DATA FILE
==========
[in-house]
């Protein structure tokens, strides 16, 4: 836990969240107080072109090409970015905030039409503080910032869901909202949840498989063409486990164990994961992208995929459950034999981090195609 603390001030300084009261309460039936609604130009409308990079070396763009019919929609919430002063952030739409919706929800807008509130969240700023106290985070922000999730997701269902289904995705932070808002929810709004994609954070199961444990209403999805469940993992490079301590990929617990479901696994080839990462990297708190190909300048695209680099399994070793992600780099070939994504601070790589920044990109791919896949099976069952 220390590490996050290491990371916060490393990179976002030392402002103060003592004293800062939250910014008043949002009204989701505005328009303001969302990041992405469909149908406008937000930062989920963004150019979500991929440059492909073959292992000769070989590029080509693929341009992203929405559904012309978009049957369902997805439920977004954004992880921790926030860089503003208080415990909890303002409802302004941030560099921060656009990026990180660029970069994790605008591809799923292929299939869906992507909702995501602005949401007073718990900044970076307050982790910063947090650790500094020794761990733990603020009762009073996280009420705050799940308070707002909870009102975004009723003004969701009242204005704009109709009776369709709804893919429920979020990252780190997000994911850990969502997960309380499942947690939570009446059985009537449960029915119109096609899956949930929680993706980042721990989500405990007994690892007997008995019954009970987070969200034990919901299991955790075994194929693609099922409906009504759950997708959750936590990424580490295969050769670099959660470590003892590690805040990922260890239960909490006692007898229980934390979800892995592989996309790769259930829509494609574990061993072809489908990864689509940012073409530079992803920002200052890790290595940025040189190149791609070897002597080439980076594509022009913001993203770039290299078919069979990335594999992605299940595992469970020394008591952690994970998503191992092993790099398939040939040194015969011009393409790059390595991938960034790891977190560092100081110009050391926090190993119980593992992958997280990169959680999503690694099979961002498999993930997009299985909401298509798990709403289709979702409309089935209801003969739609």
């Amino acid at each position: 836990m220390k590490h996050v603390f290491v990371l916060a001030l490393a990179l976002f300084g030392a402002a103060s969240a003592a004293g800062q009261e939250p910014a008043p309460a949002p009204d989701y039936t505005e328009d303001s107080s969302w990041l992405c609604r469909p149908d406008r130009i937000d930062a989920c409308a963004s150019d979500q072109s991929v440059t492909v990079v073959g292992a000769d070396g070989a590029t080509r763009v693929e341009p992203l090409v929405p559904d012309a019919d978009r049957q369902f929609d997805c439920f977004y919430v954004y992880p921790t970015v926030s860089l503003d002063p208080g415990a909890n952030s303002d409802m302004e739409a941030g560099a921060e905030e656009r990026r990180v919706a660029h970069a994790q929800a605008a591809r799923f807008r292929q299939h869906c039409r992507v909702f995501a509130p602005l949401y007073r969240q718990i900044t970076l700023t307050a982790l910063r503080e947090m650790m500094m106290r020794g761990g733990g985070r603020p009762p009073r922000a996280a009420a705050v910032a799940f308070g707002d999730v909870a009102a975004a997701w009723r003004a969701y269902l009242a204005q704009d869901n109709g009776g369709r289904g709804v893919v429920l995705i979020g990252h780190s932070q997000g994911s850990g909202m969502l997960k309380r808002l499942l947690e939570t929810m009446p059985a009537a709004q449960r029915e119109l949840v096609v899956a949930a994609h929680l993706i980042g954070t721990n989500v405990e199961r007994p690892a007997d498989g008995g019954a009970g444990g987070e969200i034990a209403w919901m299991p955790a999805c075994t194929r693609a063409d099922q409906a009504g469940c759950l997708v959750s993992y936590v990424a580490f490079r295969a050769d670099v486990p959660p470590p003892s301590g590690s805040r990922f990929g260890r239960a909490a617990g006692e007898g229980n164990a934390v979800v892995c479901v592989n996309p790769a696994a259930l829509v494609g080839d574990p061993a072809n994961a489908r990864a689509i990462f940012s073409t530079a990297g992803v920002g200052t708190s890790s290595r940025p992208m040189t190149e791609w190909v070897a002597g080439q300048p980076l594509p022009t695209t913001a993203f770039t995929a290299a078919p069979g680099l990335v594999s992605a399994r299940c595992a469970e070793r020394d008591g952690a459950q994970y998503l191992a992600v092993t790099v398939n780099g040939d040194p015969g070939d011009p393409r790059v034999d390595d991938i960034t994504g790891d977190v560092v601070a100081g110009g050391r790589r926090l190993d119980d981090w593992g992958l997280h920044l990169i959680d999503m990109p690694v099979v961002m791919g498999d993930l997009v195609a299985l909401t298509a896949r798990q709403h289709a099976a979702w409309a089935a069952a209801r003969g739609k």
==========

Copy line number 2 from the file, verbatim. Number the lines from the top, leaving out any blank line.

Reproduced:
């Protein structure tokens, strides 16, 4: 836990969240107080072109090409970015905030039409503080910032869901909202949840498989063409486990164990994961992208995929459950034999981090195609 603390001030300084009261309460039936609604130009409308990079070396763009019919929609919430002063952030739409919706929800807008509130969240700023106290985070922000999730997701269902289904995705932070808002929810709004994609954070199961444990209403999805469940993992490079301590990929617990479901696994080839990462990297708190190909300048695209680099399994070793992600780099070939994504601070790589920044990109791919896949099976069952 220390590490996050290491990371916060490393990179976002030392402002103060003592004293800062939250910014008043949002009204989701505005328009303001969302990041992405469909149908406008937000930062989920963004150019979500991929440059492909073959292992000769070989590029080509693929341009992203929405559904012309978009049957369902997805439920977004954004992880921790926030860089503003208080415990909890303002409802302004941030560099921060656009990026990180660029970069994790605008591809799923292929299939869906992507909702995501602005949401007073718990900044970076307050982790910063947090650790500094020794761990733990603020009762009073996280009420705050799940308070707002909870009102975004009723003004969701009242204005704009109709009776369709709804893919429920979020990252780190997000994911850990969502997960309380499942947690939570009446059985009537449960029915119109096609899956949930929680993706980042721990989500405990007994690892007997008995019954009970987070969200034990919901299991955790075994194929693609099922409906009504759950997708959750936590990424580490295969050769670099959660470590003892590690805040990922260890239960909490006692007898229980934390979800892995592989996309790769259930829509494609574990061993072809489908990864689509940012073409530079992803920002200052890790290595940025040189190149791609070897002597080439980076594509022009913001993203770039290299078919069979990335594999992605299940595992469970020394008591952690994970998503191992092993790099398939040939040194015969011009393409790059390595991938960034790891977190560092100081110009050391926090190993119980593992992958997280990169959680999503690694099979961002498999993930997009299985909401298509798990709403289709979702409309089935209801003969739609």